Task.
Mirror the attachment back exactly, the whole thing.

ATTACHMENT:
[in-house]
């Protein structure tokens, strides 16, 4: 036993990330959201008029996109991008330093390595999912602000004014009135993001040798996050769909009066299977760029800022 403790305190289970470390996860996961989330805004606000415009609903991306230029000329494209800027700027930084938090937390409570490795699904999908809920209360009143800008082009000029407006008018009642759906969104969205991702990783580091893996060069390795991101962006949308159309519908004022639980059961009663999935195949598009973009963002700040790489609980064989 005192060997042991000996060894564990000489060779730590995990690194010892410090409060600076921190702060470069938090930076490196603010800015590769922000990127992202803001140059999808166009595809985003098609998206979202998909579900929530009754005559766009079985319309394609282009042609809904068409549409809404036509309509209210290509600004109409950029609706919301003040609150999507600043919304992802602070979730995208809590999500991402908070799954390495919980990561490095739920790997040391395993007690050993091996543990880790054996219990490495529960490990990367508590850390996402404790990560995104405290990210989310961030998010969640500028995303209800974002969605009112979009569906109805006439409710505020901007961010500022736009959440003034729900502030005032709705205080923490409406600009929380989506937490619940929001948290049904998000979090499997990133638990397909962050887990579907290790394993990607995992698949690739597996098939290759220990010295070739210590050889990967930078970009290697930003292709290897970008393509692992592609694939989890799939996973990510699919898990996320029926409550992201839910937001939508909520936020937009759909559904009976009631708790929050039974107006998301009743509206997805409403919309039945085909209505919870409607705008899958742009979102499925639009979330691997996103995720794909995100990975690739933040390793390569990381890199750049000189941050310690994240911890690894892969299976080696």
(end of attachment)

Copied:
[in-house]
């Protein structure tokens, strides 16, 4: 036993990330959201008029996109991008330093390595999912602000004014009135993001040798996050769909009066299977760029800022 403790305190289970470390996860996961989330805004606000415009609903991306230029000329494209800027700027930084938090937390409570490795699904999908809920209360009143800008082009000029407006008018009642759906969104969205991702990783580091893996060069390795991101962006949308159309519908004022639980059961009663999935195949598009973009963002700040790489609980064989 005192060997042991000996060894564990000489060779730590995990690194010892410090409060600076921190702060470069938090930076490196603010800015590769922000990127992202803001140059999808166009595809985003098609998206979202998909579900929530009754005559766009079985319309394609282009042609809904068409549409809404036509309509209210290509600004109409950029609706919301003040609150999507600043919304992802602070979730995208809590999500991402908070799954390495919980990561490095739920790997040391395993007690050993091996543990880790054996219990490495529960490990990367508590850390996402404790990560995104405290990210989310961030998010969640500028995303209800974002969605009112979009569906109805006439409710505020901007961010500022736009959440003034729900502030005032709705205080923490409406600009929380989506937490619940929001948290049904998000979090499997990133638990397909962050887990579907290790394993990607995992698949690739597996098939290759220990010295070739210590050889990967930078970009290697930003292709290897970008393509692992592609694939989890799939996973990510699919898990996320029926409550992201839910937001939508909520936020937009759909559904009976009631708790929050039974107006998301009743509206997805409403919309039945085909209505919870409607705008899958742009979102499925639009979330691997996103995720794909995100990975690739933040390793390569990381890199750049000189941050310690994240911890690894892969299976080696």